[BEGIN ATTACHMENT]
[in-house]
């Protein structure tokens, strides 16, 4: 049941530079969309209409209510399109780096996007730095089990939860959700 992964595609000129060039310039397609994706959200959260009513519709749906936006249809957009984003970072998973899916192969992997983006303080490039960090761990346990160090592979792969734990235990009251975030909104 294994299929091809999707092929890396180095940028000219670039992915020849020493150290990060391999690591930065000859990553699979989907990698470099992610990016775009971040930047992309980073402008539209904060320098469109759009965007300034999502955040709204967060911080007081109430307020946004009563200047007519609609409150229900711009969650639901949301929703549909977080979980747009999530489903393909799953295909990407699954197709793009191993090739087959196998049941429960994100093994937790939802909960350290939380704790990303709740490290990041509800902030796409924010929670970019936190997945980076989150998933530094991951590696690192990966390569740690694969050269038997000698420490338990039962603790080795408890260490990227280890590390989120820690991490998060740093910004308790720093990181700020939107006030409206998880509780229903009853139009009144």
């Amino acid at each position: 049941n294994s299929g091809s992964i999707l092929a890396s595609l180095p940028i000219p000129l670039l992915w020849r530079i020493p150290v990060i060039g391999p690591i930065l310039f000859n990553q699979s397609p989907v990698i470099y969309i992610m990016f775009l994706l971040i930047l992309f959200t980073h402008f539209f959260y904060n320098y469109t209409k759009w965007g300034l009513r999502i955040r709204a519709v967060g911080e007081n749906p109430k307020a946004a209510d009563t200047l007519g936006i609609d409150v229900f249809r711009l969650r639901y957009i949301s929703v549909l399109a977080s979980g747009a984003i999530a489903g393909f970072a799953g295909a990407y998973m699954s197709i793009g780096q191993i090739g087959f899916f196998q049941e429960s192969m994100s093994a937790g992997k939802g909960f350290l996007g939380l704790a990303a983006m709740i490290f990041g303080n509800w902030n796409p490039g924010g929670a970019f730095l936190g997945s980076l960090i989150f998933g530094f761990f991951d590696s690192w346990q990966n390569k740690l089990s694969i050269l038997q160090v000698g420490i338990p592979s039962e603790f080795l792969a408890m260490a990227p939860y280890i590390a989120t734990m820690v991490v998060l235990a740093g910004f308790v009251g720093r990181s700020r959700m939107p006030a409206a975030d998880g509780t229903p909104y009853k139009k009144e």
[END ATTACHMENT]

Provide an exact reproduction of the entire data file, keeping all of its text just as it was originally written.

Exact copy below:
[in-house]
């Protein structure tokens, strides 16, 4: 049941530079969309209409209510399109780096996007730095089990939860959700 992964595609000129060039310039397609994706959200959260009513519709749906936006249809957009984003970072998973899916192969992997983006303080490039960090761990346990160090592979792969734990235990009251975030909104 294994299929091809999707092929890396180095940028000219670039992915020849020493150290990060391999690591930065000859990553699979989907990698470099992610990016775009971040930047992309980073402008539209904060320098469109759009965007300034999502955040709204967060911080007081109430307020946004009563200047007519609609409150229900711009969650639901949301929703549909977080979980747009999530489903393909799953295909990407699954197709793009191993090739087959196998049941429960994100093994937790939802909960350290939380704790990303709740490290990041509800902030796409924010929670970019936190997945980076989150998933530094991951590696690192990966390569740690694969050269038997000698420490338990039962603790080795408890260490990227280890590390989120820690991490998060740093910004308790720093990181700020939107006030409206998880509780229903009853139009009144």
């Amino acid at each position: 049941n294994s299929g091809s992964i999707l092929a890396s595609l180095p940028i000219p000129l670039l992915w020849r530079i020493p150290v990060i060039g391999p690591i930065l310039f000859n990553q699979s397609p989907v990698i470099y969309i992610m990016f775009l994706l971040i930047l992309f959200t980073h402008f539209f959260y904060n320098y469109t209409k759009w965007g300034l009513r999502i955040r709204a519709v967060g911080e007081n749906p109430k307020a946004a209510d009563t200047l007519g936006i609609d409150v229900f249809r711009l969650r639901y957009i949301s929703v549909l399109a977080s979980g747009a984003i999530a489903g393909f970072a799953g295909a990407y998973m699954s197709i793009g780096q191993i090739g087959f899916f196998q049941e429960s192969m994100s093994a937790g992997k939802g909960f350290l996007g939380l704790a990303a983006m709740i490290f990041g303080n509800w902030n796409p490039g924010g929670a970019f730095l936190g997945s980076l960090i989150f998933g530094f761990f991951d590696s690192w346990q990966n390569k740690l089990s694969i050269l038997q160090v000698g420490i338990p592979s039962e603790f080795l792969a408890m260490a990227p939860y280890i590390a989120t734990m820690v991490v998060l235990a740093g910004f308790v009251g720093r990181s700020r959700m939107p006030a409206a975030d998880g509780t229903p909104y009853k139009k009144e």